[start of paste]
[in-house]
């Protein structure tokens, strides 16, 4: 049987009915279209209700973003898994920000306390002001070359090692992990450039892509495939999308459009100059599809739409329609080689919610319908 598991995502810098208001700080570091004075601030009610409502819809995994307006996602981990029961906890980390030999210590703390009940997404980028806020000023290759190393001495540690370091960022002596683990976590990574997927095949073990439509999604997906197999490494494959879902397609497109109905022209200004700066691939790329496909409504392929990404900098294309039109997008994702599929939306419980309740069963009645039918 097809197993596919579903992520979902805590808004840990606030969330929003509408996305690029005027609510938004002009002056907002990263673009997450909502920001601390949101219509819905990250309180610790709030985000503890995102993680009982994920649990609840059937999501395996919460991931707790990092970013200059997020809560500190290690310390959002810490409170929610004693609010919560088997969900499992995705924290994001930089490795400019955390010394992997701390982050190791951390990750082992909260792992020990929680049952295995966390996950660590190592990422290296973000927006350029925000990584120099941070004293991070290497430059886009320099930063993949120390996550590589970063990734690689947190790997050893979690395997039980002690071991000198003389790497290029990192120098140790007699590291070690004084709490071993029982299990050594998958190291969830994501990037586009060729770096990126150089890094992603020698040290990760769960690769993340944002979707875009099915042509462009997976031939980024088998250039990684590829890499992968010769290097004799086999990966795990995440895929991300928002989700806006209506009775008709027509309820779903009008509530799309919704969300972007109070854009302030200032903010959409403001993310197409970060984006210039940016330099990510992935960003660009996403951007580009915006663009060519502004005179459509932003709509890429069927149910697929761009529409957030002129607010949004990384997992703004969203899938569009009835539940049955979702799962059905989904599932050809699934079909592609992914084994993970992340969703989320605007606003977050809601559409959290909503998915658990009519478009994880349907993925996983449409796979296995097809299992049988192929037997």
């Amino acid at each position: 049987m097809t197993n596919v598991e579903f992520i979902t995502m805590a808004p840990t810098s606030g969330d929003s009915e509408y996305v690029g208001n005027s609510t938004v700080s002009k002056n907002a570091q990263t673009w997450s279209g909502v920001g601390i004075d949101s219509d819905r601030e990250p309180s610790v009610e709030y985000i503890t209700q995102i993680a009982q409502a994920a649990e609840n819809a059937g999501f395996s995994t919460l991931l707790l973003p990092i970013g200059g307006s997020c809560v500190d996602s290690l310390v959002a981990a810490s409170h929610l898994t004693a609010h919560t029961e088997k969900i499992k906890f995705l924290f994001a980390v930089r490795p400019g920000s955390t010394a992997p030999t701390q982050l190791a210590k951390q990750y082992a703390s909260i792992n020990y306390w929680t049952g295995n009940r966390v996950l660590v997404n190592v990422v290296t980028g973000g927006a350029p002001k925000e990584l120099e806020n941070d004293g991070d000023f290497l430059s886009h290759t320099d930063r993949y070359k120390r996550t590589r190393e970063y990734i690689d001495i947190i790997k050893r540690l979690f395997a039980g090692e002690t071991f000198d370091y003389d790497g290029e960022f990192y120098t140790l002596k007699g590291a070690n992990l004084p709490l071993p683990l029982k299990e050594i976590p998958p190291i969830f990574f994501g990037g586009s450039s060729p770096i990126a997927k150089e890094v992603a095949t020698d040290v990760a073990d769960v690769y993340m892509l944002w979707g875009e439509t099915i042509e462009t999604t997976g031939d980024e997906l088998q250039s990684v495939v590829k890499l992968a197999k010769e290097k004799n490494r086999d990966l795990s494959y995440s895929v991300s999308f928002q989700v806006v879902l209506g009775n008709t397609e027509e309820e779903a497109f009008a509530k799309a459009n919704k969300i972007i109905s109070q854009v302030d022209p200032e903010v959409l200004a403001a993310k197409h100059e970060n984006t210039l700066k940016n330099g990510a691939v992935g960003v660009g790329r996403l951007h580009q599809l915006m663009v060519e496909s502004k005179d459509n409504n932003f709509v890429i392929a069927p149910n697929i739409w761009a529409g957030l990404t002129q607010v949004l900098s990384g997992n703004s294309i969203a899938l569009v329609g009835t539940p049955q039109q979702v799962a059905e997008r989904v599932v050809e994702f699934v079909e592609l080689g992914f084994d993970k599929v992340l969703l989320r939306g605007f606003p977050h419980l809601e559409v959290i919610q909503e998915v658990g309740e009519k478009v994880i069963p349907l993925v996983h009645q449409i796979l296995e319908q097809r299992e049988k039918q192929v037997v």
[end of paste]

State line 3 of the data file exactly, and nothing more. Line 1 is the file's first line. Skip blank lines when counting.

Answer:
């Amino acid at each position: 049987m097809t197993n596919v598991e579903f992520i979902t995502m805590a808004p840990t810098s606030g969330d929003s009915e509408y996305v690029g208001n005027s609510t938004v700080s002009k002056n907002a570091q990263t673009w997450s279209g909502v920001g601390i004075d949101s219509d819905r601030e990250p309180s610790v009610e709030y985000i503890t209700q995102i993680a009982q409502a994920a649990e609840n819809a059937g999501f395996s995994t919460l991931l707790l973003p990092i970013g200059g307006s997020c809560v500190d996602s290690l310390v959002a981990a810490s409170h929610l898994t004693a609010h919560t029961e088997k969900i499992k906890f995705l924290f994001a980390v930089r490795p400019g920000s955390t010394a992997p030999t701390q982050l190791a210590k951390q990750y082992a703390s909260i792992n020990y306390w929680t049952g295995n009940r966390v996950l660590v997404n190592v990422v290296t980028g973000g927006a350029p002001k925000e990584l120099e806020n941070d004293g991070d000023f290497l430059s886009h290759t320099d930063r993949y070359k120390r996550t590589r190393e970063y990734i690689d001495i947190i790997k050893r540690l979690f395997a039980g090692e002690t071991f000198d370091y003389d790497g290029e960022f990192y120098t140790l002596k007699g590291a070690n992990l004084p709490l071993p683990l029982k299990e050594i976590p998958p190291i969830f990574f994501g990037g586009s450039s060729p770096i990126a997927k150089e890094v992603a095949t020698d040290v990760a073990d769960v690769y993340m892509l944002w979707g875009e439509t099915i042509e462009t999604t997976g031939d980024e997906l088998q250039s990684v495939v590829k890499l992968a197999k010769e290097k004799n490494r086999d990966l795990s494959y995440s895929v991300s999308f928002q989700v806006v879902l209506g009775n008709t397609e027509e309820e779903a497109f009008a509530k799309a459009n919704k969300i972007i109905s109070q854009v302030d022209p200032e903010v959409l200004a403001a993310k197409h100059e970060n984006t210039l700066k940016n330099g990510a691939v992935g960003v660009g790329r996403l951007h580009q599809l915006m663009v060519e496909s502004k005179d459509n409504n932003f709509v890429i392929a069927p149910n697929i739409w761009a529409g957030l990404t002129q607010v949004l900098s990384g997992n703004s294309i969203a899938l569009v329609g009835t539940p049955q039109q979702v799962a059905e997008r989904v599932v050809e994702f699934v079909e592609l080689g992914f084994d993970k599929v992340l969703l989320r939306g605007f606003p977050h419980l809601e559409v959290i919610q909503e998915v658990g309740e009519k478009v994880i069963p349907l993925v996983h009645q449409i796979l296995e319908q097809r299992e049988k039918q192929v037997v």